Rylan Charlton has a dream. 

It was a Volkswagen Camper van then within seconds the idea got bigger. Picture one of the big old American school buses ripped out, converted, with a log burner and all sorts.

“I did used to have a camper van, a Ford Transit which I kitted out myself which was fun. I lived in that for about six months. Travelled around, went down the English coast, went to Cornwall and done a bit of surfing. I love living out of a van, it’s quite fun until it got to the winter and it got a bit chilly.”

Charlton was talking to Boxing Social during preparations for his welterweight tussle with Florian Marku on Saturday night. It was a fight that appeared to be discussed on Twitter before the boring stuff got sorted behind the scenes. A second consecutive win on Sky Sports for Charlton will open the eyes of more boxing fans after some took note of his demolition job over vocal Geordie Joseph Laws last October.

Charlton stunned the touted Laws in October.
Photo: Mark Robinson/Matchroom Boxing.

Things could then snowball. If the heavy hands keep blasting people away with little effort, then the reputation will increase. Media coverage will double and then before you know it Eddie Hearn will have a tongue in cheek nickname for him just like he gave Lewis Ritson and more recently James Tennyson. The moniker of ‘Pint-Sized Powerhouse’ suits Charlton just fine. And the 28-year-old is ready for the level of attention that could come his way followed by the money that could one day get him that bus.

“Anything new to me is another challenge,” he tells us. “The boxing side of it is great but when you get all the interviews and stuff, I think it’s good. I’m looking forward to that side of it. It’s all new and part of the journey. Bring it on. I love all that sort of stuff.”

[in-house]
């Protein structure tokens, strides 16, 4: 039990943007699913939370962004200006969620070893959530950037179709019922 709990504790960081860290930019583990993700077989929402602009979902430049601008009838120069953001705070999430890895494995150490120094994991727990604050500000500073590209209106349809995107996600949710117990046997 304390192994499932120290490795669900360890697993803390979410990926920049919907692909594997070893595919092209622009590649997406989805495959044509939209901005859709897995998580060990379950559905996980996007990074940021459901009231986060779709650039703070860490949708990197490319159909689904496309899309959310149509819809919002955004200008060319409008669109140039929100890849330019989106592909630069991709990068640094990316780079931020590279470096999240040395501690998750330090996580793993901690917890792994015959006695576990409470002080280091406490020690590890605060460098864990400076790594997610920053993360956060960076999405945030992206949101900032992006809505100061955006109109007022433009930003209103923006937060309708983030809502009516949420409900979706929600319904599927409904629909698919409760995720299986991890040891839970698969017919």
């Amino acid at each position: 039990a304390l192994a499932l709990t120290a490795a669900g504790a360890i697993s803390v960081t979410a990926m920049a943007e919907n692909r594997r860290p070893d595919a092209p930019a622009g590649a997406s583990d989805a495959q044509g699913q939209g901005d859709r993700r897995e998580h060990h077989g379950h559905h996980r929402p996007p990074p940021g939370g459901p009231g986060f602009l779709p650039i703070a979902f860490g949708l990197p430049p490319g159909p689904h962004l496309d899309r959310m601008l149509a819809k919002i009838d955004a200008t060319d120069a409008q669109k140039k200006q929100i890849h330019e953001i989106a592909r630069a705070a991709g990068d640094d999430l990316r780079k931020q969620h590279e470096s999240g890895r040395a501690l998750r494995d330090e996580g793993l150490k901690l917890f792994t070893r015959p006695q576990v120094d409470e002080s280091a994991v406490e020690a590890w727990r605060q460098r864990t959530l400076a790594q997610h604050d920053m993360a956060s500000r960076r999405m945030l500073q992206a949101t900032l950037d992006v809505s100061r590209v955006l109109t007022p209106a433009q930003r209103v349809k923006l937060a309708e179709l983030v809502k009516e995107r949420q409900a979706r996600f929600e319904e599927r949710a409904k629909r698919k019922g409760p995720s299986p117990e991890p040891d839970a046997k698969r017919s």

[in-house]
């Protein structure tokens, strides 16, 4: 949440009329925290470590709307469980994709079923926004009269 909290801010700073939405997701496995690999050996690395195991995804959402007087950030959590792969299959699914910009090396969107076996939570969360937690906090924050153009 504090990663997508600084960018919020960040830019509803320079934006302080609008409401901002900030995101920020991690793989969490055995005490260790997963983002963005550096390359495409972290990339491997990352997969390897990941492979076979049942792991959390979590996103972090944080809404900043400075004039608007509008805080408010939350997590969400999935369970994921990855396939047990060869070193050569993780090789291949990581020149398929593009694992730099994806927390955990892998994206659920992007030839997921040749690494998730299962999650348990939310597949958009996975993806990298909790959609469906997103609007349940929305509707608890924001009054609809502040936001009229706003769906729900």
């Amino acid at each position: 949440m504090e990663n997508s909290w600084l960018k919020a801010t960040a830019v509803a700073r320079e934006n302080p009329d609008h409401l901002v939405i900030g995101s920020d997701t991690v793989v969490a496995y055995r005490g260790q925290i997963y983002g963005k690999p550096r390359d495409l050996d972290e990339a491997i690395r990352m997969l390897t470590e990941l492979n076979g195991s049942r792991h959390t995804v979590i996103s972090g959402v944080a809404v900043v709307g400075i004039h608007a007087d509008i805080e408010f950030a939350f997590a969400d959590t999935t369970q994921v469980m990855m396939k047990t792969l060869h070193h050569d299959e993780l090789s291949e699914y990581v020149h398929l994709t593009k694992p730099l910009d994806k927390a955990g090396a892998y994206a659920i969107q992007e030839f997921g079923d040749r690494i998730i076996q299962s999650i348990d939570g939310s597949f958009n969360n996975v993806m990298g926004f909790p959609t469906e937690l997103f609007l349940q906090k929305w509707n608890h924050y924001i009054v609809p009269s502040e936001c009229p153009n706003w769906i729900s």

You could describe Charlton as one of boxing’s free spirits. The sport isn’t the be all and end all for him. His job as a chef in a Care Home in Norfolk is one which he cherishes. Charlton is adamant that for now he will not walk away from his daily life of preparing meals and baking cakes for the residents of Carleton House. 

“You’ve got your boxing which is full on and then you’ve got the nice care home job which is a bit relaxing. I may cut down to part-time but I’m not ready to completely quit yet.”

Some of the Carleton House regulars are aware of his other job.

“I’ve been in the local paper with one of them which was a laugh. It’s nice for them especially if we get the place in the paper. They’re all happy. They don’t get to see me on TV, unfortunately they don’t have Sky there. They enjoy me working there. I cook them some nice food and bake them some nice cakes, they would miss me if I left so I think I have to stay a bit longer.”

For all the dreams of a converted bus with a log burner and resurrecting his travel bug to far flung corners of the world once his boxing career is over, Charlton isn’t treating his fight with Marku as if he’s lying on his back listening to Bob Dylan. His conditioning is already evidence to the contrary as has been his sparring with the likes of Joe Cordina, Martin J. Ward, Archie Sharp and Ted Cheeseman. Marku can match Charlton for his physique and can possibly equal his power, too. It’s an intriguing fight that has caught fire. 

“As soon as I beat Laws, I was getting called out left, right and centre from lots of different people,” he recalls.